**The All Pair Shortest Path Problem is about finding a path between each and every vertex to all other vertices in a graph such that the total distance between them is minimum.**

The **Floyd Warshall Algorithm** is used for solving the All Pairs Shortest Path problem. We implement this by finding the shortest path between every pair of vertices in a given weighted directed graph.

**For Example,**

- There exists five offices in five different cities.
- The cost of travel between each pair of cities is known.
- We have to find the cheapest way to reach each office from every other office.

**Table of Contents**

### Floyd Warshall Algorithm to solve All Pair Shortest Path Problem

**The Floyd-Warshall Algorithm is an algorithm for finding the shortest path between all the pairs of vertices in a weighted graph.** This algorithm can be applied to both directed and undirected weighted graphs.

However, the Floyd-Warshall Algorithm does not work with graphs having negative cycles. Floyd-Warshall Algorithm follows the dynamic programming approach to find the shortest paths.

**Note: A graph can have positive as well as negatively weighted edges. A negative cycle is one in which the overall sum of the cycle becomes negative.**

### Implementation of Floyd-Warshall Algorithm

For the implementation of the Floyd-Warshall Algorithm, we create the `floydWarshall`

method that takes two parameters as input – the number of vertices and a reference to the graph data structure.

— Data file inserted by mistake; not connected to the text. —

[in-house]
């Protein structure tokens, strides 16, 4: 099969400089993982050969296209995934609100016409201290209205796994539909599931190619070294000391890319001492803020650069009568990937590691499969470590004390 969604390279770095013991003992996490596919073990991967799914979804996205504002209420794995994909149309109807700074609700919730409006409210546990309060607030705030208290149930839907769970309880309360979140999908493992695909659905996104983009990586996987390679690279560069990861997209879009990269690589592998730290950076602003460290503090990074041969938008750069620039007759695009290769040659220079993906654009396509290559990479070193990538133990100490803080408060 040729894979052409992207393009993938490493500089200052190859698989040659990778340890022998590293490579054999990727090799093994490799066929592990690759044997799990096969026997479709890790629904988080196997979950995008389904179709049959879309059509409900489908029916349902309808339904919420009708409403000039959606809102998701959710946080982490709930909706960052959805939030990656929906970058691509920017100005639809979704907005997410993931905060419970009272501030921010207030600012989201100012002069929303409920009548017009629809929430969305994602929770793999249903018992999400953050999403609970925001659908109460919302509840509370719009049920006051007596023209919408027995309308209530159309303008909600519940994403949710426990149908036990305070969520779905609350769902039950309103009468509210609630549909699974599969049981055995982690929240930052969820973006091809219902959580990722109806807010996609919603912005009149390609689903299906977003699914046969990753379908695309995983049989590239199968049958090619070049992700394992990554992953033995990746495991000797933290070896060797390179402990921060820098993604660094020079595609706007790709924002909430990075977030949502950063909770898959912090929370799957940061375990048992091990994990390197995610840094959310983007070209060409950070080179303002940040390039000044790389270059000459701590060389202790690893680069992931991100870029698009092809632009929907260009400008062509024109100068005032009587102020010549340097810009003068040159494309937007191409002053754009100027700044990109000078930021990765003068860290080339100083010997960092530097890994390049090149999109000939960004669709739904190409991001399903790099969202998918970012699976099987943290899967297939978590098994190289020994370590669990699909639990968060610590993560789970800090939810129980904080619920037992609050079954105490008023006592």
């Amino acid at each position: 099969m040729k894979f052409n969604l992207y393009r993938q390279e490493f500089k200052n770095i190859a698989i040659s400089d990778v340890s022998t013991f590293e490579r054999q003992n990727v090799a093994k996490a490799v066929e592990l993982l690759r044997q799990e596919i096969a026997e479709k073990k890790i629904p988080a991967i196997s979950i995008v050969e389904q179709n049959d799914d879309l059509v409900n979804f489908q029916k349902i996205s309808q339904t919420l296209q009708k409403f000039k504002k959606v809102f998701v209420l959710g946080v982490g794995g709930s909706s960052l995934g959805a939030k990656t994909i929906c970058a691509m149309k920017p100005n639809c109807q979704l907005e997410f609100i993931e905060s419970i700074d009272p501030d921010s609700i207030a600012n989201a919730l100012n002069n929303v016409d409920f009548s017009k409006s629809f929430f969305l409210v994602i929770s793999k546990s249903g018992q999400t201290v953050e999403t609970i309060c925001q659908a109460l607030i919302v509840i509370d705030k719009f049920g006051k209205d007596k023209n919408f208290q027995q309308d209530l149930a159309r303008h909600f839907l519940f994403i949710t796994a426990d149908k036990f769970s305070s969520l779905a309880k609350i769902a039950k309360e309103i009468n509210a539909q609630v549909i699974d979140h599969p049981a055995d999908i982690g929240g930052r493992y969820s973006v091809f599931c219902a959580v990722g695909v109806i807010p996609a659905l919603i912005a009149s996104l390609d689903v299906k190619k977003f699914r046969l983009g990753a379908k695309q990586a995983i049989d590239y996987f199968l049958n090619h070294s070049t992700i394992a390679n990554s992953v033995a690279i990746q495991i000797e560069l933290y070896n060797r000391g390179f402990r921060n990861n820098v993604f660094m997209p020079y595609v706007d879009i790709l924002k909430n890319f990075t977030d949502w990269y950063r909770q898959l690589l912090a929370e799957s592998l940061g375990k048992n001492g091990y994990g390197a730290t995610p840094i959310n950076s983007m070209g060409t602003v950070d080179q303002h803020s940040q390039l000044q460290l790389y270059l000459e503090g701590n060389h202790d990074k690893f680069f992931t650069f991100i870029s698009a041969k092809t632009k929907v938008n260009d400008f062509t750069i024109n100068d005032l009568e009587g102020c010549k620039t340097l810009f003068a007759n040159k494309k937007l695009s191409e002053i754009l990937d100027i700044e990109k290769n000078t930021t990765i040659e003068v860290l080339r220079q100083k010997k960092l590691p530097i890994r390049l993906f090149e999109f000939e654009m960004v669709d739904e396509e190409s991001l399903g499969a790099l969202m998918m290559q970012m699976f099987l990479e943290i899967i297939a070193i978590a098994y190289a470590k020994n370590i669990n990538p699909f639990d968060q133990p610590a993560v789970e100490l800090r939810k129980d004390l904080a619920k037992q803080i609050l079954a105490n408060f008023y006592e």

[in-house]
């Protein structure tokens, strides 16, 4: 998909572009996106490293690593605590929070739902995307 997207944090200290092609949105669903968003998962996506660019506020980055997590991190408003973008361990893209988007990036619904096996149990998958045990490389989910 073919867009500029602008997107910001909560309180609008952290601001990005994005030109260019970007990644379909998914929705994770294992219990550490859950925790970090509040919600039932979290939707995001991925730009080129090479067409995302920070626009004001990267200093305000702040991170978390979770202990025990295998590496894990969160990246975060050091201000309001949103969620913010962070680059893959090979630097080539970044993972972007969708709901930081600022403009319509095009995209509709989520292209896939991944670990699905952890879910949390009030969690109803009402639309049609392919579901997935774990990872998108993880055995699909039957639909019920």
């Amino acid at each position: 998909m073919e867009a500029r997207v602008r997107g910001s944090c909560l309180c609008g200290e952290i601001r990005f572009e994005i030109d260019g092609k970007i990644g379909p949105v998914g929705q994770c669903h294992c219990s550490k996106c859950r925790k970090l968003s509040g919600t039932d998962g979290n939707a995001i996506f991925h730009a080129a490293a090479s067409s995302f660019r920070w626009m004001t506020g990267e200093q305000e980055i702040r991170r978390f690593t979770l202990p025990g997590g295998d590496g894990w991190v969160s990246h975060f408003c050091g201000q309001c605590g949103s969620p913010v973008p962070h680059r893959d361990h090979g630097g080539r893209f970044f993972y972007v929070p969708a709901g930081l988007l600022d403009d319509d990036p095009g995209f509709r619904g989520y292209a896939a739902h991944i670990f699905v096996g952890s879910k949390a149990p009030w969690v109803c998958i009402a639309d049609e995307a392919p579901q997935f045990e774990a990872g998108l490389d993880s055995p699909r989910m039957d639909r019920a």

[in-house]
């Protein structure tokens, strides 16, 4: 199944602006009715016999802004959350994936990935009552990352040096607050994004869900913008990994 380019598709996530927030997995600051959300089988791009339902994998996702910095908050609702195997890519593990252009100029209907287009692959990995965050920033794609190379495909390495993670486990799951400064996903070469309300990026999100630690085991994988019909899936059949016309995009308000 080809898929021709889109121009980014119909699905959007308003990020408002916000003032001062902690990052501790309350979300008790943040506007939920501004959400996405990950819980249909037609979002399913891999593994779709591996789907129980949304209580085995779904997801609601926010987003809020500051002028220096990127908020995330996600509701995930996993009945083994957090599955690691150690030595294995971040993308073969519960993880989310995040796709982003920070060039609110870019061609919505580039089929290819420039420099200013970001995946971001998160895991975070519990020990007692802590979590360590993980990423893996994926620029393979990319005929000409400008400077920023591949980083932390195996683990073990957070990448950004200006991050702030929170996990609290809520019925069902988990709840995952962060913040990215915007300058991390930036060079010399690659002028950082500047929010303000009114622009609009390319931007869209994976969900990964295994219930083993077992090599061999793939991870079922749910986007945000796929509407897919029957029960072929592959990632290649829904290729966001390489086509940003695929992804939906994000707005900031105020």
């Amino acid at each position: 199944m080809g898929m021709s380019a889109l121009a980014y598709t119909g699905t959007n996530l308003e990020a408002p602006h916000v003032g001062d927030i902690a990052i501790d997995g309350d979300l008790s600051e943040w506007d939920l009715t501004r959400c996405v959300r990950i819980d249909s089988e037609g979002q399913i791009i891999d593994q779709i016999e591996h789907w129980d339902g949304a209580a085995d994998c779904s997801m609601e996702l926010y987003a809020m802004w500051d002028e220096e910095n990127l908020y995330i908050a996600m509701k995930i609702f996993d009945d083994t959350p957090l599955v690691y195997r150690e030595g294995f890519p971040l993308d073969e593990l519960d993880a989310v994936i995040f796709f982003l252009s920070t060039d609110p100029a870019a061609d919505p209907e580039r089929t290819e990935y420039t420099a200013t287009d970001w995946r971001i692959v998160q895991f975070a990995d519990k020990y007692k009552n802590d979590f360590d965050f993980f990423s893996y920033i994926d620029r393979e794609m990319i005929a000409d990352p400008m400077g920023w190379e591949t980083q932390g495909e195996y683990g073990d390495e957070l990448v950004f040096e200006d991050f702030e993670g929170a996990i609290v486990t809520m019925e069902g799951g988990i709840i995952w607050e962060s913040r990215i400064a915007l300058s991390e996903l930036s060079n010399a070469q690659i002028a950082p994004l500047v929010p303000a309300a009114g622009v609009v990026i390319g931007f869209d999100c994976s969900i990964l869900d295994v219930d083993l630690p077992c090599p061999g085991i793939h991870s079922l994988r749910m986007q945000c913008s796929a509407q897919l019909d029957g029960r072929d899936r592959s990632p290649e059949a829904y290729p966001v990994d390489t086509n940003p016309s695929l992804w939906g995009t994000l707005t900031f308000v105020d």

**The Floyd-Warshall Algorithm is based on the following steps:**

- We are given a weighted directed or undirected graph.
- We create a matrix of size
`N*N`

where N is the number of vertices of the graph. Let this matrix be called`A`

. - The value of the
`A[i][j]`

cell is the weight of the direct path between the ith and jth nodes of the graph. If no direct path exists between two vertices, set their distance infinity for the moment. - Now we iterate over each pair of nodes in the matrix and reduce the paths to the shortest distance.
- This process is repeated until all pairs of nodes are assigned their desiredd path lengths.

```
#Function to implement Floyd-Warshall Algorithm
INF = 9999
def printSolution(numOfVertices, distance):
for i in range(numOfVertices):
for j in range(numOfVertices):
if(distance[i][j] == INF):
print("INF", end=" ")
else:
print(distance[i][j], end=" ")
print(" ")
def floydWarshall(numOfVertices, G):
distance = G
for k in range(numOfVertices):
for i in range(numOfVertices):
for j in range(numOfVertices):
distance[i][j] = min(
distance[i][j], distance[i][k]+distance[k][j])
printSolution(numOfVertices, distance)
G = [[0, 8, INF, 1],
[INF, 0, 1, INF],
[4, INF, 0, INF],
[INF, 2, 9, 1]
]
floydWarshall(4, G)
```

**Output**

#### Time and Space Complexity

The time complexity for the Floyd-Warshall Algorithm is **O(V^3) **because we use three nested for loops, each iterating over all the vertices of the graph. The space complexity is **O(V^2)** because we store all pairs of nodes in a temporary matrix.

### BFS vs Dijkstra vs Bellman-Ford vs Floyd-Warshall

Graph Type | BFS | Dijkstra | Bellman-Ford | Floyd-Warshall |

Unweighted-undirected | OK | OK | OK | OK |

Unweighted-directed | OK | OK | OK | OK |

Positive-weighted-undirected | X | OK | OK | OK |

Positive-weighted-directed | X | OK | OK | OK |

Negative-weighted-undirected | X | OK | OK | OK |

Negative-weighted-directed | X | OK | OK | OK |

Negative Cycle | X | X | OK | X |